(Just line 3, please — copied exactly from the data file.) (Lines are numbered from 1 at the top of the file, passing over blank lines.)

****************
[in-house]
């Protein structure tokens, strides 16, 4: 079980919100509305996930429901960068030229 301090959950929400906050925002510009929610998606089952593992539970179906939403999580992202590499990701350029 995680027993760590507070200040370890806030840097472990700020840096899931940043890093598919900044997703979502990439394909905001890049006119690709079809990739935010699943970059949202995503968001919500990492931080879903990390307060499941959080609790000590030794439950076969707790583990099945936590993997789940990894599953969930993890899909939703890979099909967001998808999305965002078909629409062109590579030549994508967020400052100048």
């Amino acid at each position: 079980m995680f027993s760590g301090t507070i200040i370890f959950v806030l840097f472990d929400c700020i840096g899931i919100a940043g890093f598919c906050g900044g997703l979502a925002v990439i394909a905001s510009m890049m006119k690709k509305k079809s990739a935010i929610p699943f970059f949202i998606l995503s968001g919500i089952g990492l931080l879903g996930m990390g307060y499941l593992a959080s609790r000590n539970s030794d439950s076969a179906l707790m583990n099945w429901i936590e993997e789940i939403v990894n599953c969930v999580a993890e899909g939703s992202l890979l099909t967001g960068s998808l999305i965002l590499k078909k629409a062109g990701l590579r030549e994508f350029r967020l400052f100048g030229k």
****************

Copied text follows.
């Amino acid at each position: 079980m995680f027993s760590g301090t507070i200040i370890f959950v806030l840097f472990d929400c700020i840096g899931i919100a940043g890093f598919c906050g900044g997703l979502a925002v990439i394909a905001s510009m890049m006119k690709k509305k079809s990739a935010i929610p699943f970059f949202i998606l995503s968001g919500i089952g990492l931080l879903g996930m990390g307060y499941l593992a959080s609790r000590n539970s030794d439950s076969a179906l707790m583990n099945w429901i936590e993997e789940i939403v990894n599953c969930v999580a993890e899909g939703s992202l890979l099909t967001g960068s998808l999305i965002l590499k078909k629409a062109g990701l590579r030549e994508f350029r967020l400052f100048g030229k």